BioVersys receives funding in the fight against tuberculosis
The Basel-based pharma company BioVersys has received 2.7 million euros in funding alongside two partners. This financing serves to help set up a Phase 2a trial to investigate a drug candidate that aims to combat tuberculosis. Basel is the ideal location for the development of such innovations.
The European and Developing Countries Clinical Trials Partnership (EDCTP) program, in which Switzerland is also involved, facilitates clinical trials for the development of drugs and vaccines. The EDCTP has now provided funding of 2.7 million euros to the Basel-based firm BioVersys and its two partners, namely the TASK Foundation and GSK, as detailed in a press release. The aim here is to finance a clinical Phase 2a study for the drug candidate BVL-GSK098, which BioVersys has developed to fight tuberculosis. For this, BVL-GSK098 will be tested in combination with the antibiotic ethionamid (Eto) with the aim of increasing its activity. At the moment, a Phase 1 trial is in progress.
BioVersys develops drug candidates on the basis of small molecules that can be used to treat infections arising as a result of resistant pathogens. In so doing, the company is contributing to the fight against the increasingly prevalent problem of antibiotic resistance. The World Health Organization (WHO) has pinned its hopes on Eto as it seeks to combat multi-resistant strains of tuberculosis, the press release reveals.
Basel Area Business & Innovation, the investment and innovation promotion agency for the canton of Basel, has also signaled its commitment to the cause of fighting antibiotic resistance. In a video produced by the Technologiepark Basel, Professor Christoph Dehio from the Biozentrum at the University of Basel indicates that the development of new active substances effective against multi-resistant germs has stagnated over recent decades. Dehio is also the Director of the National Centre of Competence in Research (NCCR) AntiResist, which is driving forward the development of innovative antibiotics that are effective against multi-resistant germs. “Switzerland as a research location, with Basel as its center, offers ideal conditions for this ambitious, interdisciplinary research project”, Dehio explains.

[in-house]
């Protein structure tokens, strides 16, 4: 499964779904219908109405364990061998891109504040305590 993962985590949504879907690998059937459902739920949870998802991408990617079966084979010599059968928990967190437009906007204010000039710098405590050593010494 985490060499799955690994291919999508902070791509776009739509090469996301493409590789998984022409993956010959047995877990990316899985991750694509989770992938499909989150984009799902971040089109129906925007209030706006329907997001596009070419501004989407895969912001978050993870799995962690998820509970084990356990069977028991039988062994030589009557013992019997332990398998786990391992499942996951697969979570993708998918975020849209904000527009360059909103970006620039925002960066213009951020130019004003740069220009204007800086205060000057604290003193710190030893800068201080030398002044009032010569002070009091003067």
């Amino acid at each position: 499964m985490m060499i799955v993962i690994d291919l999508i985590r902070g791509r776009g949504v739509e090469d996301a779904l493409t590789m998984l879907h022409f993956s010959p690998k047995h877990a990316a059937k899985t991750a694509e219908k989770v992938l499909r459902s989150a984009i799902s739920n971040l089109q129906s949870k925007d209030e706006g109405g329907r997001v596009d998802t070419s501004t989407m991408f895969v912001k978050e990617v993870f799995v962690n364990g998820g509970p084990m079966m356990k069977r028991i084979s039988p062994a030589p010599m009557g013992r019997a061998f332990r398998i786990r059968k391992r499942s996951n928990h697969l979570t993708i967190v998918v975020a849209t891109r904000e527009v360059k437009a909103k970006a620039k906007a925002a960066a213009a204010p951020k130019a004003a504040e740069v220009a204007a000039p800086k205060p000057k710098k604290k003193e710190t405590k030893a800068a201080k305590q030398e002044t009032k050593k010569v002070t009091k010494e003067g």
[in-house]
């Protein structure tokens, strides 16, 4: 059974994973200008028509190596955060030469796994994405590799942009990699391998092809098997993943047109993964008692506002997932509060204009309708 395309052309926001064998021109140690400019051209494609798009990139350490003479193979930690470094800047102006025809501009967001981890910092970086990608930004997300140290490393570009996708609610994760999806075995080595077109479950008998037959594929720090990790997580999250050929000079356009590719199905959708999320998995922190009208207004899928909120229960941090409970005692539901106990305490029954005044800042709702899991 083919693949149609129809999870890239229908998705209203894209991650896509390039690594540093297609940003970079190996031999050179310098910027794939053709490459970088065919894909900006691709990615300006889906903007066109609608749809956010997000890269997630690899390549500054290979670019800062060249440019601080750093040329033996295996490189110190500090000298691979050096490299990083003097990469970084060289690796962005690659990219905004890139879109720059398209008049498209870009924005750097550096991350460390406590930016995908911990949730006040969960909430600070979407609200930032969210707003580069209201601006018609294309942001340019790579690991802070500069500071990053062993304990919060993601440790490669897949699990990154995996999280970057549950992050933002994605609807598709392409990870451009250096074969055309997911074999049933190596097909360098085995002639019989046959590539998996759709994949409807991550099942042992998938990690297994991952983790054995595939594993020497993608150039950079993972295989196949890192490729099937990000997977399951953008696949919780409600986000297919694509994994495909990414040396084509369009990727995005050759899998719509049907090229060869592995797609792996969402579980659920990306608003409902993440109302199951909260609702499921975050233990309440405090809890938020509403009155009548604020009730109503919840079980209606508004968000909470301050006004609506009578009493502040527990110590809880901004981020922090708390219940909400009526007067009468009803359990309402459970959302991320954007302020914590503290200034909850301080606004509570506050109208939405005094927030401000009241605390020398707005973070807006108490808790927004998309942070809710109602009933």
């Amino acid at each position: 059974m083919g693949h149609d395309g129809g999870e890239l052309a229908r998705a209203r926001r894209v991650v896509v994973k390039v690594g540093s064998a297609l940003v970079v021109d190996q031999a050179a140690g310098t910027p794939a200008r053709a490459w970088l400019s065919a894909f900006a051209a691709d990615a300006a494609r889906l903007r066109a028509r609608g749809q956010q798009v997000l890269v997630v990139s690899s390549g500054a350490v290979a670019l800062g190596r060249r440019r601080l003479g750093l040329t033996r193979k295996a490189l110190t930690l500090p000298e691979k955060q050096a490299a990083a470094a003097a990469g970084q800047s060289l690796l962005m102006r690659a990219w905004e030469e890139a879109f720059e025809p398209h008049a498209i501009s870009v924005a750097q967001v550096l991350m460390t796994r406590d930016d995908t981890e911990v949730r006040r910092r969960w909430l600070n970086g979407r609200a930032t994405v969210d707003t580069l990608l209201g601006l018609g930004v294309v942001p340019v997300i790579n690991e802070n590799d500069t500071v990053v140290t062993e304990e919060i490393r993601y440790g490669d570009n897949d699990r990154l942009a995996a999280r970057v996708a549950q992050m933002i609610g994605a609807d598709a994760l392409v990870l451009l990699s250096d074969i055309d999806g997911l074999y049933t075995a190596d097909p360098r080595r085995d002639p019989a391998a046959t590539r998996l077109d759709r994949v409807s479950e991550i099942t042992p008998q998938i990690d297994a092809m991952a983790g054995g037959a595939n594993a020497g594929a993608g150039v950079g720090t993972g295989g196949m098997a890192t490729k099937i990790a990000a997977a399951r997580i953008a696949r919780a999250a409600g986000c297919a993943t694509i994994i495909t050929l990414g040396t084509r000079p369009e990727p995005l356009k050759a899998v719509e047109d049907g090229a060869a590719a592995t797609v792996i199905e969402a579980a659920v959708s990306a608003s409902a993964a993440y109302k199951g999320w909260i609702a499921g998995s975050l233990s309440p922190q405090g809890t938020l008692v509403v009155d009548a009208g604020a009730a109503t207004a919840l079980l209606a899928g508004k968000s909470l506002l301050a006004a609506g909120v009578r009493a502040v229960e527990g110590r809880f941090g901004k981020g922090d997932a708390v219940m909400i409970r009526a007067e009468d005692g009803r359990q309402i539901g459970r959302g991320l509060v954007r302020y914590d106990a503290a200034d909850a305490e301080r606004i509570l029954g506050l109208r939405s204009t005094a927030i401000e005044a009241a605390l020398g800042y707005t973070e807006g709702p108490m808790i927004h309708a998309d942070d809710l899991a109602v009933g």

The Basel-based Department of Biosystems Science and Engineering (D-BSSE), which forms part of the Swiss Federal Institute of Technology in Zurich (ETH), is likewise involved in this project. In fact, BioVersys was established as a spin-off from the D-BSSE and is headquartered at the Technologiepark Basel, where a total of 230 researchers work. “We find the necessary infrastructure here to conduct world-class research”, explains Marc Gitzinger, founder and CEO of BioVersys, in the video. He adds: “In collaboration with projects like AntiResist, both sides benefit”. However, it will still take some time until such innovations can be used in practice, with companies such as BioVersys functioning as a link between universities and the market. With regard to the framework conditions required for this, Gitzinger comments: “Basel offers one of the world’s best locations. The network of world-class universities, pharma and access to venture capital is essential and works well”. His company has already created many jobs and intends to grow further with the aim of giving something back to the region.